Team meetings are held at least once a month between parents/carers, therapists, and Intan. The meetings provide in-depth communication about Dylan's progress and challenges. Any new problems, obstacle or resistance are discussed, In addition, the meetings allow feedback and ideas from parents' perspectives to be incorporated into the programs as such the ABA programs are individualised to suit Dylan in order to achieve the best outcomes.

In short, we are pleasantly grateful to be part of this play-based ABA therapy in helping Dylan in the journey of life-long learning,

-Parents in Kuala Lumpur, 2014

*****both photos published with parents' permission*****

Thursday, September 18, 2014

Relationship & Social Skills: Going Beyond "Turn-Taking" in Guided Peer Play Sessions

All photos used in this post have been approved by both boys' parents.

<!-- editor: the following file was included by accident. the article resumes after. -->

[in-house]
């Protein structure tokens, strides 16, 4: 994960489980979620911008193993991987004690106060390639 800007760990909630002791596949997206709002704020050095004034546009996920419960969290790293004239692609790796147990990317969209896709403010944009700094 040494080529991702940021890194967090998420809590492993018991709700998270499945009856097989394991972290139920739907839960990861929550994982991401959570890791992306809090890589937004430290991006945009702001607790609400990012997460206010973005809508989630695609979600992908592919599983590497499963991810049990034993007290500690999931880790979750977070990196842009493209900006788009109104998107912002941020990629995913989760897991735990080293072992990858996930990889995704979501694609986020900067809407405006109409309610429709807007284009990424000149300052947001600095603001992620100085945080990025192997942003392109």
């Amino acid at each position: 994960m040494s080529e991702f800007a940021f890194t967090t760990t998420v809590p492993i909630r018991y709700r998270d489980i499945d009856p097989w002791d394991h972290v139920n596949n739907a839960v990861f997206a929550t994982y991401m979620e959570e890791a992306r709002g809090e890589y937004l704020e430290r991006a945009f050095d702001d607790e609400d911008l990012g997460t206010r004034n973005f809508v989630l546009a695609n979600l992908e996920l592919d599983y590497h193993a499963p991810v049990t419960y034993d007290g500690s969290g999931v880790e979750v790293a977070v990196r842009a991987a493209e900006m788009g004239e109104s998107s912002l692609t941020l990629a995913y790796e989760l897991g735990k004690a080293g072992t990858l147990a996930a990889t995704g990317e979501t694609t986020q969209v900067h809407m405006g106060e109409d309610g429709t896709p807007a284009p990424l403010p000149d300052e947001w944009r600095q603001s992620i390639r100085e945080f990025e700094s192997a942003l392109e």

This is the glimpse of a month in the life of 2 boys: "Robert" and "Luke" (both pseudonyms), who needed help learning to play and work with others in a meaningful, interdependent way.

Because Luke was moving away, we had only 4 weeks to work on our goals, mid-July until mid-August, 2014. This ended up being a module of 6 sessions at 1.5 hours each time. In addition to this face-to-face time, therapists who worked with each boy also reinforced some of the goals about once or twice a week on other days, in a 1:1 setting (therapist and child).

Goals were listed as:

A. Physical Coordination

- matching/adjusting one's body movements (speed, direction) to that of another peer
-practising sustained attention to another peer
-practicing working towards a common goal with the peer (rather than parallel actions)

B. Being Flexible
(a huge indicator of ability and predictor of school/life success)

- flexible about whose turn it is in an activity
- flexible in choice of activity
- tolerating disliked activities
- living with the "unknown" (you can be OK not knowing what's coming up next)

C. Personal Space

- practicing adjusting "just right' distance between 2 people
- practicing that what is "just right" depends on the activity/context and is not fixed (static).

D. Losing Gracefully (at a game)